Olin Stephens: America's Cup yacht designer

Click to follow
The Independent Online

Olin J Stephens Jnr, the doyen of modern yacht design, who has died aged 100, developed the Sparkman & Stephens design house on 5th Avenue, New York, with his brother Rod, and dominated yacht racing for much of the 20th century.

Stephens produced more than 2,000 designs during a career that spanned five decades and his brilliance atthe drawing board led to eight America's Cup victories as well as a succession of ocean race-winners. He was inducted into the America's Cup Hall of Fame in 1993 and was presented with a lifetime achievement award by the International Sailing Federation last year. Among his designs were four Morning Clouds for Edward Heath. The first won the Sydney Hobart Race in 1969, only the second foreign owned yacht to do so.

The story of Olin Stephens' success began with the 1931 Transatlantic race when the 52ft American yawl Dorade he had designed for his father and which he co-skippered with Rod, won the race outright. The family tasted victory at Plymouth again that season by winning the heavy-weather Fastnet race. The following year Dorade also won the Transpac race, and took second place in the 1933 Bermuda Race.

Those successes set the two Stephens brothers on a meteoritic rise. S&S yachts dominated the racing scene for the next 50 years and underpinned every US defence of the America's Cup from 1937 to 1980.

Olin also did a tremendous amount of work to harmonise the yacht racing rules on both sides of the Atlantic by merging the American CCA rule with that of the Royal Ocean Racing Club to form the International Offshore Rule (IOR).

The sons of a successful New York coal merchant who had the foresight to sell out just before the Great Recession, Olin and Rod were brought upsailing dinghies at the Larchmont YC. Olin entered the Massachusetts Institute of Technology in 1926 but was forced to drop out during his freshman year due to illness, while Rod served an apprenticeship at a rigging company. After his recovery, Olin began work as a trainee draftsman under another noted American yacht designer, Phil Rhodes.

In 1929, Olin and Rod went into partnership with Drake Sparkman, asuccessful yacht broker, to form Sparkman & Stephens Inc (S&S). Sparkman, a born salesman, fronted the operation while Olin ran the design office andRod provided the structural and rigging expertise. Their first projectwas a 21ft junior keelboat whose design, now named the Manhasset Bay One Design, can still be seen on Long Island Sound.

During the Second World War, the two brothers developed the famous DUKW (nicknamed the DUCK). More than 21,000 units were built and served in large numbers during the D-Day landings. Fitted with a light steel body over a standard GMC six-wheel truck, these vehicles had a design life in combat of 24 hours, so it is remarkable that so many remain in use decades later.

Olin also made his mark designing maxi yachts, including Jim Kilroy's fabled American yacht Kialoa III, which broke the Sydney-to-Hobart Race record in 1975 and held that mark for 21 years, together with the first two Whitbread round the world race-winners, the Swan 65 Sayula II in 1973 and the Dutchman Conny van Rietschoten's first Flyer, which won the 1977-78 race. Rod Stephens, who died in 1995, was the practical side of the partnership and his knowledge of construction, engineering and rigs made him the perfect foil for his brother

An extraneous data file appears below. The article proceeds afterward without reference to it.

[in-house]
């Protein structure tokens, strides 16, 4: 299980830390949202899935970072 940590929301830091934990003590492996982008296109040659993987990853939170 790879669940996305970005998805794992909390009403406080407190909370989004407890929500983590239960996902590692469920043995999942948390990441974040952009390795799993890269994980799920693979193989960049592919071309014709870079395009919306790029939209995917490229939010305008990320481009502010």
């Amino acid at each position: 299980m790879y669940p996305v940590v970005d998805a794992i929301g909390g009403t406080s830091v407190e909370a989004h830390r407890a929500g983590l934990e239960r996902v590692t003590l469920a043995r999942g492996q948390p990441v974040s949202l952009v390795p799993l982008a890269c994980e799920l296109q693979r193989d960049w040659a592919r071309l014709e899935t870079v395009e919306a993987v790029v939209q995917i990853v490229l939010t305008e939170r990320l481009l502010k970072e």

Olin started out designing boats using a rule of thumb, but his constant quest to prove and quantify led him to develop a method for evaluating a design by towing models in test tanks. It was this work that brought Olin into the America's Cup game. In 1936 the American railroad pioneer Harold S "Mike" Vanderbilt brought Stephens together with W Starling Burgess as a design team to produce the J-Class Ranger, a yacht that so dominated the 1937 America's Cup season that she spelt an end to the J-Class era.

Olin continued to take a keen interest in Metre rule boats, designing the Gold Medal-winning six-metres Goose and her near sister Llanoria, at the 1948 and 1952 Olympics. From there it was a short step to produce 12-metre yachts when the Class was adopted for the 1952 America's Cup. That first year, the defence trials were dominated by the S&S designed Columbia, sailed by Briggs Cunningham. Another S&S yacht, Constellation, won in 1964, followed by Intrepid in 1967 and 1970.

In 1974, Olin produced another great boat in Courageous, which won the Cup that year and again in 1977 when skippered by the media mogul Ted Turner. Freedom, Olin's 1980 design, then beat them both in the hands of Dennis Conner and went on to retain the Cup against Alan Bond's Australia.

Looking back on what he viewedas a lucky and rewarding life, Olinwould often quote the final paragraph in his autobiography: "In all phases of my work I was conscious of the need for balance, and I did my best to find balance in both the long and the short view. Broadly I think I can say that Iapplied the principles of balance indesign, in business and in the pleasures I enjoyed."

Barry Pickthall

Olin James Stephens, yacht designer: born New York 13 April 1908; married (one son); died Hanover, New Hampshire 13 September 2008.